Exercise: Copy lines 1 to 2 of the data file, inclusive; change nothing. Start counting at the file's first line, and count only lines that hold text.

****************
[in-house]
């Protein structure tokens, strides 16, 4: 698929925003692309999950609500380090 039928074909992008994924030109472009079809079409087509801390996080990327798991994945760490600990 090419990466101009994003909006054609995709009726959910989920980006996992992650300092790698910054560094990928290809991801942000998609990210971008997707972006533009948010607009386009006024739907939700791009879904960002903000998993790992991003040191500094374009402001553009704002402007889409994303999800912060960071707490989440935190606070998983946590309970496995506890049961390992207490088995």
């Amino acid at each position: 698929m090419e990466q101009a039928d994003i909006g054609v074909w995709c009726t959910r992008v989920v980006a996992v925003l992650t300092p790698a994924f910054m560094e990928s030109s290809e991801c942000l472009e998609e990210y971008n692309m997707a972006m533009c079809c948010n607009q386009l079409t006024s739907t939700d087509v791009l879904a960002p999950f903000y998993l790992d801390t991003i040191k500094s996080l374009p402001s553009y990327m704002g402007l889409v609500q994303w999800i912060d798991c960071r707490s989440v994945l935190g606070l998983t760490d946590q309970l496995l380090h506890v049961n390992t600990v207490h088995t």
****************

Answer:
[in-house]
């Protein structure tokens, strides 16, 4: 698929925003692309999950609500380090 039928074909992008994924030109472009079809079409087509801390996080990327798991994945760490600990 090419990466101009994003909006054609995709009726959910989920980006996992992650300092790698910054560094990928290809991801942000998609990210971008997707972006533009948010607009386009006024739907939700791009879904960002903000998993790992991003040191500094374009402001553009704002402007889409994303999800912060960071707490989440935190606070998983946590309970496995506890049961390992207490088995």